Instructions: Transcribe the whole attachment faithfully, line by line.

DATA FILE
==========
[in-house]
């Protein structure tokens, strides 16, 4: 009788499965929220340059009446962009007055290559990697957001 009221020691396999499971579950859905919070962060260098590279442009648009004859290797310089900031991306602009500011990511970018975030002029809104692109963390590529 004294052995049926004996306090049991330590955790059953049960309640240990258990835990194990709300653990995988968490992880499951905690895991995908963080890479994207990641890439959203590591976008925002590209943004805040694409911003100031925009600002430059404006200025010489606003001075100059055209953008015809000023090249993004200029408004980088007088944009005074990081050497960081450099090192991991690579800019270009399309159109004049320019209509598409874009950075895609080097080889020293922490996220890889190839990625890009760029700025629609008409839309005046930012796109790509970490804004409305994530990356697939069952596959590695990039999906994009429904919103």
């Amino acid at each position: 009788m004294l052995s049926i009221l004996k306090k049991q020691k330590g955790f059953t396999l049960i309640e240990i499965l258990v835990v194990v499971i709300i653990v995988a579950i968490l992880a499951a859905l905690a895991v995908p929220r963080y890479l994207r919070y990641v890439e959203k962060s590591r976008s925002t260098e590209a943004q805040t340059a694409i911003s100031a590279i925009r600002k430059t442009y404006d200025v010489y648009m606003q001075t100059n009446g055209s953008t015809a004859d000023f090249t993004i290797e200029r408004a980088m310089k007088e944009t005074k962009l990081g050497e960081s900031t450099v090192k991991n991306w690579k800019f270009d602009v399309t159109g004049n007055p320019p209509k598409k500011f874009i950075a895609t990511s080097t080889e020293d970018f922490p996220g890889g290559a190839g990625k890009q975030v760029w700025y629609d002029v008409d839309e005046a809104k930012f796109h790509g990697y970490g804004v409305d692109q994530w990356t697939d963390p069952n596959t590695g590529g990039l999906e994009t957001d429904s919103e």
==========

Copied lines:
[in-house]
């Protein structure tokens, strides 16, 4: 009788499965929220340059009446962009007055290559990697957001 009221020691396999499971579950859905919070962060260098590279442009648009004859290797310089900031991306602009500011990511970018975030002029809104692109963390590529 004294052995049926004996306090049991330590955790059953049960309640240990258990835990194990709300653990995988968490992880499951905690895991995908963080890479994207990641890439959203590591976008925002590209943004805040694409911003100031925009600002430059404006200025010489606003001075100059055209953008015809000023090249993004200029408004980088007088944009005074990081050497960081450099090192991991690579800019270009399309159109004049320019209509598409874009950075895609080097080889020293922490996220890889190839990625890009760029700025629609008409839309005046930012796109790509970490804004409305994530990356697939069952596959590695990039999906994009429904919103």
């Amino acid at each position: 009788m004294l052995s049926i009221l004996k306090k049991q020691k330590g955790f059953t396999l049960i309640e240990i499965l258990v835990v194990v499971i709300i653990v995988a579950i968490l992880a499951a859905l905690a895991v995908p929220r963080y890479l994207r919070y990641v890439e959203k962060s590591r976008s925002t260098e590209a943004q805040t340059a694409i911003s100031a590279i925009r600002k430059t442009y404006d200025v010489y648009m606003q001075t100059n009446g055209s953008t015809a004859d000023f090249t993004i290797e200029r408004a980088m310089k007088e944009t005074k962009l990081g050497e960081s900031t450099v090192k991991n991306w690579k800019f270009d602009v399309t159109g004049n007055p320019p209509k598409k500011f874009i950075a895609t990511s080097t080889e020293d970018f922490p996220g890889g290559a190839g990625k890009q975030v760029w700025y629609d002029v008409d839309e005046a809104k930012f796109h790509g990697y970490g804004v409305d692109q994530w990356t697939d963390p069952n596959t590695g590529g990039l999906e994009t957001d429904s919103e």